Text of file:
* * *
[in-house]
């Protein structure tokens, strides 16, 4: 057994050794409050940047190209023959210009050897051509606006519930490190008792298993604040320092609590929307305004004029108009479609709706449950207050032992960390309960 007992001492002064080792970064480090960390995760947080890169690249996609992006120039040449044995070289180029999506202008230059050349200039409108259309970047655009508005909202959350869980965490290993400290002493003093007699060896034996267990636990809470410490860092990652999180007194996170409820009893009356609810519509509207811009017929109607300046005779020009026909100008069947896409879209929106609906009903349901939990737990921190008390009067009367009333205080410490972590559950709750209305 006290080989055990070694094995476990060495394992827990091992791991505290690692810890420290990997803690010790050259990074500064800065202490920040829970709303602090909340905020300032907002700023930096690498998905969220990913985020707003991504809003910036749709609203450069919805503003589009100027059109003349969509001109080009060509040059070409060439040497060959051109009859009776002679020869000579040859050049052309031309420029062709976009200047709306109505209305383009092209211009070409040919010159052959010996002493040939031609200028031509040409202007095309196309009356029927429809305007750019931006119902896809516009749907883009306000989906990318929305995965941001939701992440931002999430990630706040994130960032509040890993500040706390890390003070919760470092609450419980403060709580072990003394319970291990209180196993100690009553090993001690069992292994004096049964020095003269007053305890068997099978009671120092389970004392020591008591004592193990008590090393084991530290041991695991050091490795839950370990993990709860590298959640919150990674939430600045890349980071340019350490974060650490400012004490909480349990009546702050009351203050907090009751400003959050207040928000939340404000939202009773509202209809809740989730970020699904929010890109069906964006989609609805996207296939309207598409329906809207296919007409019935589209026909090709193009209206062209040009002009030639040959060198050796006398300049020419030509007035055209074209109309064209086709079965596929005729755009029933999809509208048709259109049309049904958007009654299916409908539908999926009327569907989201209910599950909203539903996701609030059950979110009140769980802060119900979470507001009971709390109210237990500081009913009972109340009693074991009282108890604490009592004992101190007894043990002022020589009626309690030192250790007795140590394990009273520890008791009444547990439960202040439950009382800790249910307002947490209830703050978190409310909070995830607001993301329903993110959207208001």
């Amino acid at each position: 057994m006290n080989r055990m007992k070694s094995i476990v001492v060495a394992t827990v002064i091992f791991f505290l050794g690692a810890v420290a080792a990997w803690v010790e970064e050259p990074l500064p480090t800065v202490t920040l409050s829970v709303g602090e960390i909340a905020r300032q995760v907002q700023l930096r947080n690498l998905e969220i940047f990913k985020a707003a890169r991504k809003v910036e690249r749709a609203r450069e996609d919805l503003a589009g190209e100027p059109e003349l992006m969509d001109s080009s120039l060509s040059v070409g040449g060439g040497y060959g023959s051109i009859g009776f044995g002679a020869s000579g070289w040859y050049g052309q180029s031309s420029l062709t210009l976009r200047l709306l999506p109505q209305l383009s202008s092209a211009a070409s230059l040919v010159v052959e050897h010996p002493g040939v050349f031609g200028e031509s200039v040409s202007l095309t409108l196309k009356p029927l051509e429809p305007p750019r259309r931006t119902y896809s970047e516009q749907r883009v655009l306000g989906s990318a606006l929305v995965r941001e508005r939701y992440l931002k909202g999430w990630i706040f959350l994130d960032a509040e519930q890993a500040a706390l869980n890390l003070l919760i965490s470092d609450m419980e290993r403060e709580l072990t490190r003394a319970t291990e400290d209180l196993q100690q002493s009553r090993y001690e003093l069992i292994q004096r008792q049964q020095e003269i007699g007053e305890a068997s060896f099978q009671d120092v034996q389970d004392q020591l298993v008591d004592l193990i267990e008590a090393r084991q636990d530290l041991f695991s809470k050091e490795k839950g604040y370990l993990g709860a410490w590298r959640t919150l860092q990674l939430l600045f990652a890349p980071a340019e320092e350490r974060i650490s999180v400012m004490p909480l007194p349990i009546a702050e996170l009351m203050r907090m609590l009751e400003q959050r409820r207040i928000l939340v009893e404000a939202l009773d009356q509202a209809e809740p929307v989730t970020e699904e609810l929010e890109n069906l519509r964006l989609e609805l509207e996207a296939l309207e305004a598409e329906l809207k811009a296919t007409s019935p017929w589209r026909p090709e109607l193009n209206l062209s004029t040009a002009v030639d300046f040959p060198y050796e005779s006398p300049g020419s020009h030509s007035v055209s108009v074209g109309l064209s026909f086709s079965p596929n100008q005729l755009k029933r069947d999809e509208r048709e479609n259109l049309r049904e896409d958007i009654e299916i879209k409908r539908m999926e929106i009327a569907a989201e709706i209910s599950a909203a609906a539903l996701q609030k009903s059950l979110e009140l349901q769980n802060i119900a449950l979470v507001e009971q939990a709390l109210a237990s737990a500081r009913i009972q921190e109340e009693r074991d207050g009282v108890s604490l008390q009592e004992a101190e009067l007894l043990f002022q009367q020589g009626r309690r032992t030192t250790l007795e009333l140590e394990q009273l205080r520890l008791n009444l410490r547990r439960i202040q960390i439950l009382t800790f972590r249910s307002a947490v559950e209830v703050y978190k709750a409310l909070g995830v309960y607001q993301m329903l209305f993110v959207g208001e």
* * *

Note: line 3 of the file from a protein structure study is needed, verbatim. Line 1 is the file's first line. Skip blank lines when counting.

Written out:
């Amino acid at each position: 057994m006290n080989r055990m007992k070694s094995i476990v001492v060495a394992t827990v002064i091992f791991f505290l050794g690692a810890v420290a080792a990997w803690v010790e970064e050259p990074l500064p480090t800065v202490t920040l409050s829970v709303g602090e960390i909340a905020r300032q995760v907002q700023l930096r947080n690498l998905e969220i940047f990913k985020a707003a890169r991504k809003v910036e690249r749709a609203r450069e996609d919805l503003a589009g190209e100027p059109e003349l992006m969509d001109s080009s120039l060509s040059v070409g040449g060439g040497y060959g023959s051109i009859g009776f044995g002679a020869s000579g070289w040859y050049g052309q180029s031309s420029l062709t210009l976009r200047l709306l999506p109505q209305l383009s202008s092209a211009a070409s230059l040919v010159v052959e050897h010996p002493g040939v050349f031609g200028e031509s200039v040409s202007l095309t409108l196309k009356p029927l051509e429809p305007p750019r259309r931006t119902y896809s970047e516009q749907r883009v655009l306000g989906s990318a606006l929305v995965r941001e508005r939701y992440l931002k909202g999430w990630i706040f959350l994130d960032a509040e519930q890993a500040a706390l869980n890390l003070l919760i965490s470092d609450m419980e290993r403060e709580l072990t490190r003394a319970t291990e400290d209180l196993q100690q002493s009553r090993y001690e003093l069992i292994q004096r008792q049964q020095e003269i007699g007053e305890a068997s060896f099978q009671d120092v034996q389970d004392q020591l298993v008591d004592l193990i267990e008590a090393r084991q636990d530290l041991f695991s809470k050091e490795k839950g604040y370990l993990g709860a410490w590298r959640t919150l860092q990674l939430l600045f990652a890349p980071a340019e320092e350490r974060i650490s999180v400012m004490p909480l007194p349990i009546a702050e996170l009351m203050r907090m609590l009751e400003q959050r409820r207040i928000l939340v009893e404000a939202l009773d009356q509202a209809e809740p929307v989730t970020e699904e609810l929010e890109n069906l519509r964006l989609e609805l509207e996207a296939l309207e305004a598409e329906l809207k811009a296919t007409s019935p017929w589209r026909p090709e109607l193009n209206l062209s004029t040009a002009v030639d300046f040959p060198y050796e005779s006398p300049g020419s020009h030509s007035v055209s108009v074209g109309l064209s026909f086709s079965p596929n100008q005729l755009k029933r069947d999809e509208r048709e479609n259109l049309r049904e896409d958007i009654e299916i879209k409908r539908m999926e929106i009327a569907a989201e709706i209910s599950a909203a609906a539903l996701q609030k009903s059950l979110e009140l349901q769980n802060i119900a449950l979470v507001e009971q939990a709390l109210a237990s737990a500081r009913i009972q921190e109340e009693r074991d207050g009282v108890s604490l008390q009592e004992a101190e009067l007894l043990f002022q009367q020589g009626r309690r032992t030192t250790l007795e009333l140590e394990q009273l205080r520890l008791n009444l410490r547990r439960i202040q960390i439950l009382t800790f972590r249910s307002a947490v559950e209830v703050y978190k709750a409310l909070g995830v309960y607001q993301m329903l209305f993110v959207g208001e």